Other nations offer health care to all -- U.S. should follow suit
Health care access should be extended to everyone in America. We still have millions not covered and they are among America's hardest workers -- small family farmers, self-employed, those who care for our children, clean our homes, landscape our yards, repair our cars, etc.
Japan, Canada, Cuba, Norway and all other industrialized countries have figured this out. They all provide quality health care in some universal form to all.
Canadians, when I randomly polled 247 of them over the past two years, favor 20-to-1 their current health care.
America should be ashamed for giving health care randomly to some -- no more deserving than those who go bankrupt trying to pay for medical care. And the "high cost of university tuition" is not an excuse for our medical professionals earning huge incomes. We are also the only industrialized country in which that is the case.
-- Linda Sharp, M.Ed.
Predators won't get chickens if cluckers can use their instincts
Mr. Williams' war on chicken-eating critters needs rebooting. Having raised chickens in the Talkeetnas above the Little Su in the '80s and '90s without losing one, I have suggestions. Clear that jungle! They need at least 75-100 feet clearance so they can see threats, and threats get shy. Enlist chickens' survival traits. Mine ranged free without fencing, and when a predatory bird appeared, they disappeared into holes, under buildings, and whatever was handy. Poof! Get Banties who will raise the alarm first (and sit on theirs and anybody else's eggs too) for those Barred Rocs and New Hampshires. They have more ancient instincts and reproduce their own for fryers too.
Have smart dogs who leave chickens alone, (German shepherds worked for me) but bristle at predators. Chickens go in a secure coop at sundown. Good 'ol incandescent bulbs help them stay warm and laying in winter. They love waste meat and bone chopped small, prefer bugs to grain -- and protein makes more eggs.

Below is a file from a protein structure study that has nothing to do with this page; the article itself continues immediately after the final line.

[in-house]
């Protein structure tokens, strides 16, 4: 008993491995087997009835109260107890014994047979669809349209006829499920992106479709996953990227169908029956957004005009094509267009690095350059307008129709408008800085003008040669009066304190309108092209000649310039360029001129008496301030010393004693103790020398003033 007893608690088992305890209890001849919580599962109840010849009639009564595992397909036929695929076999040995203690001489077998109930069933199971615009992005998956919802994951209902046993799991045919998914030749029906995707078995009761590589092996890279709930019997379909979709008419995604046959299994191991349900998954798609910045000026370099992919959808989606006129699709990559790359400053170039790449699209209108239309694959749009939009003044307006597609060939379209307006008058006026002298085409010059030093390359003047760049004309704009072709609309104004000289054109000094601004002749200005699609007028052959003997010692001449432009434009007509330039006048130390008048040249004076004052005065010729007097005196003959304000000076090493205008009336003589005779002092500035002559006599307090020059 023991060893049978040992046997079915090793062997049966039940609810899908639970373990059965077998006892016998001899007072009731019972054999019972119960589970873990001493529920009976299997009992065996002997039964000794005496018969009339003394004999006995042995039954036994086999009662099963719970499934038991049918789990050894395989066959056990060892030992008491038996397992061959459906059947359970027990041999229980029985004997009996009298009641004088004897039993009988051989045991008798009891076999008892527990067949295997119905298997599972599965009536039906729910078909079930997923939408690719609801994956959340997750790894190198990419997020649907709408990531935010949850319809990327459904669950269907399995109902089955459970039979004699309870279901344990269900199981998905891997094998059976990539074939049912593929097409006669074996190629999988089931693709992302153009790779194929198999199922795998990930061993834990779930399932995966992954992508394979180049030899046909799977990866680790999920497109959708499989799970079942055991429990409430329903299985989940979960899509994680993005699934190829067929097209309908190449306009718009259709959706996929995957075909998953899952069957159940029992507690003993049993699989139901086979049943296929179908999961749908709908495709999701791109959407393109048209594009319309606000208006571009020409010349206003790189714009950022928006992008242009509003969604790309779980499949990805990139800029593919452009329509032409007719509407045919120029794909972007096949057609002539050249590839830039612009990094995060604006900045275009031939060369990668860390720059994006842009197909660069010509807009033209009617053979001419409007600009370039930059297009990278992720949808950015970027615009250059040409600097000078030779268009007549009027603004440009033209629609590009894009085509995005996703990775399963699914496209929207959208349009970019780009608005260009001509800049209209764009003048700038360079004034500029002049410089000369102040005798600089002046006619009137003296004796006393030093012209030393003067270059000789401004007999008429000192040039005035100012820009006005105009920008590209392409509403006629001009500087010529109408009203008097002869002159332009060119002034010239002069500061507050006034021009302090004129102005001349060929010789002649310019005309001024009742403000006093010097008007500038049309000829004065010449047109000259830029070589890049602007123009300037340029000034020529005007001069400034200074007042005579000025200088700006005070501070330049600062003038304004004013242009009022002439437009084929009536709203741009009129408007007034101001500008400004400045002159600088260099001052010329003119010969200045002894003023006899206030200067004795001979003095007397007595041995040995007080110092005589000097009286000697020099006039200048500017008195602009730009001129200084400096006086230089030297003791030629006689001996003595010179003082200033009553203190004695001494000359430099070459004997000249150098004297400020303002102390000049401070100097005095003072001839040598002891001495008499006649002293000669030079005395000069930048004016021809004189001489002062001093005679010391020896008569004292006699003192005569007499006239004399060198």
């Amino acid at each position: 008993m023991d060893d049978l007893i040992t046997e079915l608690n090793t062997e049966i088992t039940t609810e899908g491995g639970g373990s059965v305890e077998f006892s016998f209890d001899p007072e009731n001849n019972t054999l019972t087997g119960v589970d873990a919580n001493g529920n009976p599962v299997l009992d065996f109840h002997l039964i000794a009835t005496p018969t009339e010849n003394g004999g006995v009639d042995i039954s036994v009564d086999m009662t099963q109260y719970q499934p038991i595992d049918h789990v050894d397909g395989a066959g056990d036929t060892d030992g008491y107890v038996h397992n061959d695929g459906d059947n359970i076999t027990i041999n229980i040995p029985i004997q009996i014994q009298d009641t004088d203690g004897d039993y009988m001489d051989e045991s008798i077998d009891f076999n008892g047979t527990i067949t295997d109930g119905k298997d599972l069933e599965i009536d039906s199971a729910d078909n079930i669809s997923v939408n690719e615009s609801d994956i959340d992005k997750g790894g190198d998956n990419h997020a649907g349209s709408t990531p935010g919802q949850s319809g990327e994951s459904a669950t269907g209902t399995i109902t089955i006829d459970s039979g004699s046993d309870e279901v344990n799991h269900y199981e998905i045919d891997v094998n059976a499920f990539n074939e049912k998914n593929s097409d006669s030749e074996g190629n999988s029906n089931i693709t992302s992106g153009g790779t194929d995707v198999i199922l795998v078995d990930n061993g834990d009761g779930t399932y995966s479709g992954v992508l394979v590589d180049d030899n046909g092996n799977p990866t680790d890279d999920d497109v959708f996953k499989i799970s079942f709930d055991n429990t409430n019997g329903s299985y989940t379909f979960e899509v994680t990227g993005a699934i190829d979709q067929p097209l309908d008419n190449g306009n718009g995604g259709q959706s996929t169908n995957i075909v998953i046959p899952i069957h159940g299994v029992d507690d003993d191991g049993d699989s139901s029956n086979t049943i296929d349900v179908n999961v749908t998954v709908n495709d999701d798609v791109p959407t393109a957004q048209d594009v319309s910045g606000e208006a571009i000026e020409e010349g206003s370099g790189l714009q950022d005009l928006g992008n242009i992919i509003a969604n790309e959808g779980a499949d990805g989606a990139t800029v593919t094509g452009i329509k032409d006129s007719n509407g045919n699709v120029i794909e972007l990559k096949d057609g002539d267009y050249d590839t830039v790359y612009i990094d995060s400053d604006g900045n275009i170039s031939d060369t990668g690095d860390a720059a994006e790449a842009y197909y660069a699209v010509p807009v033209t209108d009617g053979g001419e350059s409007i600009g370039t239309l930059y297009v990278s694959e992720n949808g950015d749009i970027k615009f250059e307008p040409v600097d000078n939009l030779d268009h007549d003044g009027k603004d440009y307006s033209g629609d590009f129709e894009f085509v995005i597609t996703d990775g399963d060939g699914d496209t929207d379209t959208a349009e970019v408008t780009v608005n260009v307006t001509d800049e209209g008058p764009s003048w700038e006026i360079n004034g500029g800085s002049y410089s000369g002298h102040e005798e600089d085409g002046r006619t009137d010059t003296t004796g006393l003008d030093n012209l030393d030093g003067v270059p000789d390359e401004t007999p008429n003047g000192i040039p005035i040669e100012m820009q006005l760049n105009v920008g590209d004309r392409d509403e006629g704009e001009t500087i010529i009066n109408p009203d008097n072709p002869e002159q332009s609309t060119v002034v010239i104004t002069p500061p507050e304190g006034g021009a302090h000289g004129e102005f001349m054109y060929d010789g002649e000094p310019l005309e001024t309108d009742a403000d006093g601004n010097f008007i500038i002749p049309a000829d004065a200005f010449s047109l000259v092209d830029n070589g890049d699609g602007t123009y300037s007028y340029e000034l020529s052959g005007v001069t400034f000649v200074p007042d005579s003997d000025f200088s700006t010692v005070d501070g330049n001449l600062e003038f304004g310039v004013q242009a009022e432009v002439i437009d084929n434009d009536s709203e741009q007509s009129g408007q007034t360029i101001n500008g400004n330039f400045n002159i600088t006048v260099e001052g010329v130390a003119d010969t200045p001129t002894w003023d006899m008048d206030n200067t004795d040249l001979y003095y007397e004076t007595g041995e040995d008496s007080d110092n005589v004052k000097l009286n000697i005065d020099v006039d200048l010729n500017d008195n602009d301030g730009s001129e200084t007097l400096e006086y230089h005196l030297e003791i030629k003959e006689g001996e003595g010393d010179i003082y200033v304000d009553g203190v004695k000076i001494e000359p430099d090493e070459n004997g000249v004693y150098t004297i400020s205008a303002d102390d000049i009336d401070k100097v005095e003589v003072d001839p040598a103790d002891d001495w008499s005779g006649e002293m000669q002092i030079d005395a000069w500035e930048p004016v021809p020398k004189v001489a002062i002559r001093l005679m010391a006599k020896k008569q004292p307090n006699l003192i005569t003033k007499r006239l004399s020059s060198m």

Enlist the animals' smarts instead of expensive technology. And good luck.
-- Bruce Orton
Appreciative of pit bull info
I want to thank Kathryn Hawkins for her letter about pit bulls (June 29). Hawkins is a veterinarian and she wrote that pit bulls are attacking from instinct, not training. Thank you, Dr. Hawkins, for caring.
-- Chaille Yasuda
O'Malley shouldn't blame Inlet Inn for people's problems
Julia O'Malley's "No Accommodation" article on downtown's Inlet Inn (July 7-8) lacked a noticeable angle: how the Inlet Inn benefits the working poor.
There are many hard workers in the seasonal seafood and oil industries. We need the Inlet Inn to get by on the downtime -- especially during the tourist season when all others jack up their prices and rent. O'Malley's questioning why the working poor don't move into homeless shelters made me cringe. I like it here; she can move into a 30-day maximum homeless shelter if she wants.
The hit piece ran Sunday calling the Inlet Inn a chronic haven for crime, filth and bed bugs. This is not an Inlet Inn problem, this is a downtown problem. From my window in my bug-free room, I see emergency vehicles travel to the downtown bus station almost daily. And now the city is considering taking the property away from the Inn? Let the city get its own transit system secure before they consider taking someone's business on prime real estate. They can't because the problems are not confined to a building; they are in the people themselves.
-- J.D. Hawk